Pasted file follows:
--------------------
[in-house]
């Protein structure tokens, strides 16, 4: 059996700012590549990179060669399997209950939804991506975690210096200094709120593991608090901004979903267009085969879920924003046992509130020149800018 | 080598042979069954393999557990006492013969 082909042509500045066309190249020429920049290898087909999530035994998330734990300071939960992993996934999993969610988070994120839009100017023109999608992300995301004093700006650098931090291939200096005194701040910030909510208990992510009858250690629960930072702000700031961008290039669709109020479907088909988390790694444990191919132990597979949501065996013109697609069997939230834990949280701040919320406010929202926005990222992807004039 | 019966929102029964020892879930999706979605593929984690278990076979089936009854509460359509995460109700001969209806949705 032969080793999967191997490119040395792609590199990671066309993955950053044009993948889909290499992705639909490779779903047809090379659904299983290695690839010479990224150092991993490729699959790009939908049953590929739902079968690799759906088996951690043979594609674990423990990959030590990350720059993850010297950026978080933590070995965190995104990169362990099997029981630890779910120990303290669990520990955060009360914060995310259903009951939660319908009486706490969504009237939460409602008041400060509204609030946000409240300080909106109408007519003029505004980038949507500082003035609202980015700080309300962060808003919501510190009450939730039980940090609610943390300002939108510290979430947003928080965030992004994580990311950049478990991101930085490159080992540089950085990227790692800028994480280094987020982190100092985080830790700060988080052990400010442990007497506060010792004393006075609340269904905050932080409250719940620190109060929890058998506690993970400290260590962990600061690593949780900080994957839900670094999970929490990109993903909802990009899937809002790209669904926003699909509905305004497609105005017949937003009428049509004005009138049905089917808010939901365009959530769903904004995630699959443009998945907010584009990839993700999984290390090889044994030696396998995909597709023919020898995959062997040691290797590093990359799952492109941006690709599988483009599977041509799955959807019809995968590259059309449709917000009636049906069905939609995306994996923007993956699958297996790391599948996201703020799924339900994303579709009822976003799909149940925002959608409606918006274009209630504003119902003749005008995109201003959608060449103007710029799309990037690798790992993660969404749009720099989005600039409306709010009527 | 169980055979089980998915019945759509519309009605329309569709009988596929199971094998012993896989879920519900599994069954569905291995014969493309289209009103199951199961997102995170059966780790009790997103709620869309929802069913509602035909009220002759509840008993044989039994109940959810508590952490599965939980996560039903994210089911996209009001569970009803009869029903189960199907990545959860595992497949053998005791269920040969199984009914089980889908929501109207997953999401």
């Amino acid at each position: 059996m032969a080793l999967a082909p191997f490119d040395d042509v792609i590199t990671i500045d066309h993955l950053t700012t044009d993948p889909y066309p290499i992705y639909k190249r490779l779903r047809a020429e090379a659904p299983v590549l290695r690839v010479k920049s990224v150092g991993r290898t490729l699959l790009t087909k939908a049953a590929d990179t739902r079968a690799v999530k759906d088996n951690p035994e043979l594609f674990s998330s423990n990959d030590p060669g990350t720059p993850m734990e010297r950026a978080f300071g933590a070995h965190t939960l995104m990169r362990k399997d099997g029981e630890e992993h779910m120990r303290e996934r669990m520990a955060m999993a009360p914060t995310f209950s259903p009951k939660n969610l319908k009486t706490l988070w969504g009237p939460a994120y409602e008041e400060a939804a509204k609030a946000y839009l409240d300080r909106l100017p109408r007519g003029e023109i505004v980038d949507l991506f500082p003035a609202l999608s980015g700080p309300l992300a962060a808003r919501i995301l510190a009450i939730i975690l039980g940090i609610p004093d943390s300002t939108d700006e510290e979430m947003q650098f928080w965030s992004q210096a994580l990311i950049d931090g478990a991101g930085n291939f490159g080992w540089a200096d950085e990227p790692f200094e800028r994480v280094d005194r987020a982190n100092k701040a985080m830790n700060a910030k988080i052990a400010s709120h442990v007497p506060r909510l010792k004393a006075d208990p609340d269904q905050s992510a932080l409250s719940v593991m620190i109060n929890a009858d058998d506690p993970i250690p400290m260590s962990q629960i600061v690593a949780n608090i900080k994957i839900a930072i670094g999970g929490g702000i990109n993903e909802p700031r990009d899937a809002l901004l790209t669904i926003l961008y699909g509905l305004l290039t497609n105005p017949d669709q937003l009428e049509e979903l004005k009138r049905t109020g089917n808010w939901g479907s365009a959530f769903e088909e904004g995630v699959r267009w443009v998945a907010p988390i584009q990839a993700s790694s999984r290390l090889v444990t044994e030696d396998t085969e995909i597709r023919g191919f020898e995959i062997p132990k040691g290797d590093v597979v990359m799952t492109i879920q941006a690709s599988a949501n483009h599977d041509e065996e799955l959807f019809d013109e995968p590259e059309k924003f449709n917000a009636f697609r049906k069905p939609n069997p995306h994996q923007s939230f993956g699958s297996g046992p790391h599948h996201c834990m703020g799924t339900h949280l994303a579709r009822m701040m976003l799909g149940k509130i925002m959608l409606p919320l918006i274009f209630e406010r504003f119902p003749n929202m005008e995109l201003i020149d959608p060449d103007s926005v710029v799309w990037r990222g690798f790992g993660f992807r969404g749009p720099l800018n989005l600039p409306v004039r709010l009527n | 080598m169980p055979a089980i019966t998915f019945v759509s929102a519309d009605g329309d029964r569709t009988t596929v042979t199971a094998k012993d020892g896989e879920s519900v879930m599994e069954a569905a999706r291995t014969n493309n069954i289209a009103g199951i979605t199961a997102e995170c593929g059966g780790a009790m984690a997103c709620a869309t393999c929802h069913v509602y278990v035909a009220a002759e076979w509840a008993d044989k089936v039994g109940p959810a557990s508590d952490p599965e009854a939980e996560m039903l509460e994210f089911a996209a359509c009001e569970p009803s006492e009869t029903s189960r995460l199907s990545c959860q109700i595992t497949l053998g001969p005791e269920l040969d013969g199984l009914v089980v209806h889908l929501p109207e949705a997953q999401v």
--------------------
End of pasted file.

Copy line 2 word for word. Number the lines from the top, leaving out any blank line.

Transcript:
């Protein structure tokens, strides 16, 4: 059996700012590549990179060669399997209950939804991506975690210096200094709120593991608090901004979903267009085969879920924003046992509130020149800018 | 080598042979069954393999557990006492013969 082909042509500045066309190249020429920049290898087909999530035994998330734990300071939960992993996934999993969610988070994120839009100017023109999608992300995301004093700006650098931090291939200096005194701040910030909510208990992510009858250690629960930072702000700031961008290039669709109020479907088909988390790694444990191919132990597979949501065996013109697609069997939230834990949280701040919320406010929202926005990222992807004039 | 019966929102029964020892879930999706979605593929984690278990076979089936009854509460359509995460109700001969209806949705 032969080793999967191997490119040395792609590199990671066309993955950053044009993948889909290499992705639909490779779903047809090379659904299983290695690839010479990224150092991993490729699959790009939908049953590929739902079968690799759906088996951690043979594609674990423990990959030590990350720059993850010297950026978080933590070995965190995104990169362990099997029981630890779910120990303290669990520990955060009360914060995310259903009951939660319908009486706490969504009237939460409602008041400060509204609030946000409240300080909106109408007519003029505004980038949507500082003035609202980015700080309300962060808003919501510190009450939730039980940090609610943390300002939108510290979430947003928080965030992004994580990311950049478990991101930085490159080992540089950085990227790692800028994480280094987020982190100092985080830790700060988080052990400010442990007497506060010792004393006075609340269904905050932080409250719940620190109060929890058998506690993970400290260590962990600061690593949780900080994957839900670094999970929490990109993903909802990009899937809002790209669904926003699909509905305004497609105005017949937003009428049509004005009138049905089917808010939901365009959530769903904004995630699959443009998945907010584009990839993700999984290390090889044994030696396998995909597709023919020898995959062997040691290797590093990359799952492109941006690709599988483009599977041509799955959807019809995968590259059309449709917000009636049906069905939609995306994996923007993956699958297996790391599948996201703020799924339900994303579709009822976003799909149940925002959608409606918006274009209630504003119902003749005008995109201003959608060449103007710029799309990037690798790992993660969404749009720099989005600039409306709010009527 | 169980055979089980998915019945759509519309009605329309569709009988596929199971094998012993896989879920519900599994069954569905291995014969493309289209009103199951199961997102995170059966780790009790997103709620869309929802069913509602035909009220002759509840008993044989039994109940959810508590952490599965939980996560039903994210089911996209009001569970009803009869029903189960199907990545959860595992497949053998005791269920040969199984009914089980889908929501109207997953999401």